Living in a boarding school for four months we saw kids every single day. Lots of them. The school has students from 6th grade through 12th grade, 600 students, so we saw them all most of the day, at least to say good morning.
Besides the teachers, there are also other people living up in The Fort and they have children of all ages, of course. We saw them walking down, or riding their bikes or taking their bus down to school, or going places, playing or just passing by.
Most of them say “Hello!” as if they were practicing their English. And some of them would continue their conversations to “Where from?”
There was one kid in The Fort whose English was as good as mine. Not that mine is perfect, but for a 10 (or so) year old, I was always surprised to hear him talk so well. He didn’t attend school, but knew the story of the Palace on The Fort very well and spoke Spanish, Hindi and Italian besides English. Billy, talked to everyone! He has a great personality and I’m sure and really hope he does great things as he grows up.
He came to our house within the first week or so we had arrived asking for money for one of the festivities. It was him doing the talk and explaining, with 4 or 5 more of his friends. I gave him some money and he made some comment about not being as much as our friend Mac down a couple of houses. But he was OK with it. The next day he shows up again asking for more money. By the third visit I said he’d have to wait a little longer before coming back. Our conversations were getting a little expensive.
Living at The Fort we were isolated of lots of things. We didn’t see as many people, or saw lots of cars. It was very quiet for Indian standards. When we went to Goa, even just in the drive down from the forest, it was really fun to see all the kids in uniform coming and going from school.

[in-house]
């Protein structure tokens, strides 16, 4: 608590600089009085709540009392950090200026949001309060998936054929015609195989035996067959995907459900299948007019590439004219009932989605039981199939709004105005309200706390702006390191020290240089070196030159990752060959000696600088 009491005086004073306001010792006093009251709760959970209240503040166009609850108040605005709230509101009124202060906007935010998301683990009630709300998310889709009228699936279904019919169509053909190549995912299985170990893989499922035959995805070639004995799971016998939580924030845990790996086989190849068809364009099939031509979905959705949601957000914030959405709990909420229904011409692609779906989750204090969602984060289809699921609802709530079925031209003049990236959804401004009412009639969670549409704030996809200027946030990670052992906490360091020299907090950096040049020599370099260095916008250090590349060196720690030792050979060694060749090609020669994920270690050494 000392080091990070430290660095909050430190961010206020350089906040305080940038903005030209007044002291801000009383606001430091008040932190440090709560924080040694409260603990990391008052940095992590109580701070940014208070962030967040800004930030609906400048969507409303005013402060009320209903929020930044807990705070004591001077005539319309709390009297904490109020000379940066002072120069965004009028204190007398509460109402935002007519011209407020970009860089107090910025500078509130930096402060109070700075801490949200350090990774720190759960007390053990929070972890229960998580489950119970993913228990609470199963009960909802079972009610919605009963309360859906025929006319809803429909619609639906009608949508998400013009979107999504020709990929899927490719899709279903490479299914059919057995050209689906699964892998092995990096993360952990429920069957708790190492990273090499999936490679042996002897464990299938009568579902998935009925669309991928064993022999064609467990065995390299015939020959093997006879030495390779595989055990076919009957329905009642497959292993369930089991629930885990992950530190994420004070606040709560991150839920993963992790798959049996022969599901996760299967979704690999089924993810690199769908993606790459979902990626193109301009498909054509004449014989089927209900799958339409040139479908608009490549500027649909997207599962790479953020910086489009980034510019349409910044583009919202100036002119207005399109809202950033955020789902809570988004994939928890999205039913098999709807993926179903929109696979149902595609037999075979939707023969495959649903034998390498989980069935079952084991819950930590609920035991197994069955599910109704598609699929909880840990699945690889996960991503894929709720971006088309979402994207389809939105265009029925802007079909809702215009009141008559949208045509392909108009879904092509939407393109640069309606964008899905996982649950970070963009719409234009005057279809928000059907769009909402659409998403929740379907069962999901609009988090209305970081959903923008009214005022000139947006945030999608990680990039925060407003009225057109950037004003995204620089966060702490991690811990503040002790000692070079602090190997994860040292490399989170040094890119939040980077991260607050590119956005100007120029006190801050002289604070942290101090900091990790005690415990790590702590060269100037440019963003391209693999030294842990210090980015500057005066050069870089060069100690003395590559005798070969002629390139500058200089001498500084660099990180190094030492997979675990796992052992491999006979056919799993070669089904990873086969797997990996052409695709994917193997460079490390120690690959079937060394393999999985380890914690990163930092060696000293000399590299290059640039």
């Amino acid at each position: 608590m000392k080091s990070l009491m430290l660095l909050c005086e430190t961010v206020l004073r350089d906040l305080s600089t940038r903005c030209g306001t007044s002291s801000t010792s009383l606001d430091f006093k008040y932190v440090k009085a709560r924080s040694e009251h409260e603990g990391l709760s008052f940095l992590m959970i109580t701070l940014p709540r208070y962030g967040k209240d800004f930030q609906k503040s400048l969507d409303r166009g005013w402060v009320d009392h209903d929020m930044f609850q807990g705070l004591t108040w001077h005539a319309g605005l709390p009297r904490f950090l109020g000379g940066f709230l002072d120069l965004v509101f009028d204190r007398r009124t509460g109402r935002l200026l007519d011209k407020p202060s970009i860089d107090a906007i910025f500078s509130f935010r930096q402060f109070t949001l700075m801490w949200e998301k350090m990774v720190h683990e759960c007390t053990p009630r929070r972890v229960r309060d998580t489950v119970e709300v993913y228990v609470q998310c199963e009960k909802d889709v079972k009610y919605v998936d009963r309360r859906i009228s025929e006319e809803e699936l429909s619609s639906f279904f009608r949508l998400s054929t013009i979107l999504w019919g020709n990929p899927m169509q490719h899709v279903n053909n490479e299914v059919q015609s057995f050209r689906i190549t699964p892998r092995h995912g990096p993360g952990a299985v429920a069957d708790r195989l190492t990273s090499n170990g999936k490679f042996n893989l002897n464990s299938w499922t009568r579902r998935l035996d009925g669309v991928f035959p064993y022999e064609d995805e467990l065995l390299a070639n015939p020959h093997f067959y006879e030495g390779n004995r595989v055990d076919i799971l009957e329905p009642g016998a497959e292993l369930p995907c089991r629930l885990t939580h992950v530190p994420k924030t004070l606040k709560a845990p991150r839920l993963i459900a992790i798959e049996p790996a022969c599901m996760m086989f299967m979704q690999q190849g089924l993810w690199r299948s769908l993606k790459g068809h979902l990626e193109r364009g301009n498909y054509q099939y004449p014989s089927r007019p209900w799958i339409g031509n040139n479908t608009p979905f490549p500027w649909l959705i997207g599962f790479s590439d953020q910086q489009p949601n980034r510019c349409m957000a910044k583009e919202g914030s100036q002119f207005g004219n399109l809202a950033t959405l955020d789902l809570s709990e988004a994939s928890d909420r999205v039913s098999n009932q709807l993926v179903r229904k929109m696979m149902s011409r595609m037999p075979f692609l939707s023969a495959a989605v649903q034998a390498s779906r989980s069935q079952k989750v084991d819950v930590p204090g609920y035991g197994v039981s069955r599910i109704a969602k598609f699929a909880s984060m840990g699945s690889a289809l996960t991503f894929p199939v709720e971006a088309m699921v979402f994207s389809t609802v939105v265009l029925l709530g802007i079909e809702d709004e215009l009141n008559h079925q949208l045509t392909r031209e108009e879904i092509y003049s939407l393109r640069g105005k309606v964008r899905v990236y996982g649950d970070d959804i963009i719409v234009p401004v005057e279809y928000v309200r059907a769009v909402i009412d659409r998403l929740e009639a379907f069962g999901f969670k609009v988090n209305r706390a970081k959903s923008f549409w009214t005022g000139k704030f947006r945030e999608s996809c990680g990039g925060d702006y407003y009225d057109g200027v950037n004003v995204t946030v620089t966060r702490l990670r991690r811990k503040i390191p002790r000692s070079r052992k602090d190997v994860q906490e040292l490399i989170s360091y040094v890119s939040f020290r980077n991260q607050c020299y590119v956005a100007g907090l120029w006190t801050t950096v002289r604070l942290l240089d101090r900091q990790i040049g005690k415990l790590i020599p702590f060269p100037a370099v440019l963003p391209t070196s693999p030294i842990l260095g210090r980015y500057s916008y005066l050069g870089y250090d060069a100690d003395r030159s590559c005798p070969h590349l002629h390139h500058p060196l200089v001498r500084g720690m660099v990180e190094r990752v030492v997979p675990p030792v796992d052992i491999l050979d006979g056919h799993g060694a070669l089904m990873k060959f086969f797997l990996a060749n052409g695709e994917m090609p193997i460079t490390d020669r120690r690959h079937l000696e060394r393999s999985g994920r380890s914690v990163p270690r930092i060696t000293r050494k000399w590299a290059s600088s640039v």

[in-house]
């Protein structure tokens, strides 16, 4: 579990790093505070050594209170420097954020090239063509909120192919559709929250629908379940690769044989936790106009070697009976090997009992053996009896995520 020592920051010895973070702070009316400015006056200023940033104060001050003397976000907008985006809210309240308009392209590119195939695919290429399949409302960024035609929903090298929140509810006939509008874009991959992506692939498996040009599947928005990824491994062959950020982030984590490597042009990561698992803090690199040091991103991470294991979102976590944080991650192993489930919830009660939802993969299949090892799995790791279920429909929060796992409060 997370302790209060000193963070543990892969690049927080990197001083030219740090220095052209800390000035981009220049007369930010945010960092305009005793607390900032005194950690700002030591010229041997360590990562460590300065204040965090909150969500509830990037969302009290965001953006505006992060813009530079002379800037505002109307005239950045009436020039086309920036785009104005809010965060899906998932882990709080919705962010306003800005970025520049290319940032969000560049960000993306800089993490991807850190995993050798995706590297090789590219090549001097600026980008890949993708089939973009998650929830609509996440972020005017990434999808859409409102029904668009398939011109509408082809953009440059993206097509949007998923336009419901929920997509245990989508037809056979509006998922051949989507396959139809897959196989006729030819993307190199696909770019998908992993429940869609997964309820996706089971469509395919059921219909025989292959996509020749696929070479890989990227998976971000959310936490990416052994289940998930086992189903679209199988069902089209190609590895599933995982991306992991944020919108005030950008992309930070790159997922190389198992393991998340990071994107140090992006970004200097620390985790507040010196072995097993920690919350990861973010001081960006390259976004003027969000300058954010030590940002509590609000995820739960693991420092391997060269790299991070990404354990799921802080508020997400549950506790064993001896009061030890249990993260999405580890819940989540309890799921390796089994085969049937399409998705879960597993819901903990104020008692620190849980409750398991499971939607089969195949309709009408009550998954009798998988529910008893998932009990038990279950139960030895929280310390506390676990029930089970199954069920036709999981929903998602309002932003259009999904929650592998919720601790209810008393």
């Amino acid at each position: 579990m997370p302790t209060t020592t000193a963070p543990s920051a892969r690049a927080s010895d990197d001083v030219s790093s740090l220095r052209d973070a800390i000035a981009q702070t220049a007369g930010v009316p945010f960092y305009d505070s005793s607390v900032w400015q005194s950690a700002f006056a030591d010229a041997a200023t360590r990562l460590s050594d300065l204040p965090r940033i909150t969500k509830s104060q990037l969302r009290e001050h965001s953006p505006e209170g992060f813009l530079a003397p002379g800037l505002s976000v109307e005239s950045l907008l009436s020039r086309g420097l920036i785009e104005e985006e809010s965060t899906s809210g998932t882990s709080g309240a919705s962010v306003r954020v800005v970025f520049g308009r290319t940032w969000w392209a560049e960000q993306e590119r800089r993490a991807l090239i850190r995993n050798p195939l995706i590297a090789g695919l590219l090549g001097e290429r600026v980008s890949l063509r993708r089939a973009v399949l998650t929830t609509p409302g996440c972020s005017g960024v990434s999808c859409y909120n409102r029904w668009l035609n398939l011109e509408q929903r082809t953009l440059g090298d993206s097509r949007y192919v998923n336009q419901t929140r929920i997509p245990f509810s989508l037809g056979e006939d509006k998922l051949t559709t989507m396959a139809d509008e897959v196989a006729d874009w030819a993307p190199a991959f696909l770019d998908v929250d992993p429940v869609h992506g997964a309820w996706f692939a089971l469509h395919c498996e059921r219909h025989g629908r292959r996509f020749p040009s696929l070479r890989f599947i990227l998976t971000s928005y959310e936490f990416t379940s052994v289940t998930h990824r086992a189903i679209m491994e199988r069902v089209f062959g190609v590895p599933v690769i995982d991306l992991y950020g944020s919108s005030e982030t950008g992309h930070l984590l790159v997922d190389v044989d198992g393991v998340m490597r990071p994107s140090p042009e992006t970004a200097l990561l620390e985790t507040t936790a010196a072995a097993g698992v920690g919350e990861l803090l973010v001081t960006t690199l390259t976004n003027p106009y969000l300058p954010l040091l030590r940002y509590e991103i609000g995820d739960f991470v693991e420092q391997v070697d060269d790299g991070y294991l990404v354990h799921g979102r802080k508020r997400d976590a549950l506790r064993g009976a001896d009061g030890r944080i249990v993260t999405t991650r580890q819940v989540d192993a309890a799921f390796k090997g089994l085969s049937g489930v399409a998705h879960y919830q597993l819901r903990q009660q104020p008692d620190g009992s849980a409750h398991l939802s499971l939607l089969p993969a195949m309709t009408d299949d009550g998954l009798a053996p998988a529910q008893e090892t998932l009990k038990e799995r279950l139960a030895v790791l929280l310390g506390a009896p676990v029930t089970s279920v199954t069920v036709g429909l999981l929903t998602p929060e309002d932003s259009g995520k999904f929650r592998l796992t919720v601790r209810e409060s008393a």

Here are some of these pictures.
And do you see how close we are to them? I’m taking all these pictures from inside the car, while we are driving. Though the driver was very careful and a great driver we were still extremely close to all the people walking and motorcycles and cars and trucks riding along with us. Oh… I do not miss driving in Indian roads.
The students at our school had a pretty busy schedule. They wake up before 6 am, do exercise, then breakfast, assembly and classes all morning until lunch at 1:45pm. After that, they’d go to their houses and change into their sports clothes for the afternoon. They can pick any of the sports or hobbies they’d like to do. From sports they could choose from basketball, to track and field, soccer (football), archery, skating, hockey, basketball, squash, table tennis, horse back riding, and cricket.
The hobbies were varied as well and they could do arts, music, sciences, languages, literature… lots of things to choose from. The sunset ceremony, studies, dinner and time at their houses before bed time. They keep them busy. They are very busy all day, but they seem to have many choices in the afternoons at the school.
Besides the students at the school, and Billy, we only met few other kids that are the teacher’s children. But not many more besides them. Being at the school on The Fort, on top of this plateau was great in many ways, but it felt a little isolated from the rest of the city.
Before going to India last summer, we watched and read a lot about the country, the families, culture and customes, trying to understand a little before we went. We thought it would be helpful for Lucas and Siena to have an idea before arriving to this new place. I think it helped, and mostly I think it was really fun to learn this way, even before we were out of our house. One of the videos we watched was about different schools around the country. It was a great video told by kids, where we could have a little glimpse of what children and schools were like in India.
Now, having spent four months there, with our experience, we can say that kids are kids everywhere. How beautiful is that! And how cute is this beautiful baby!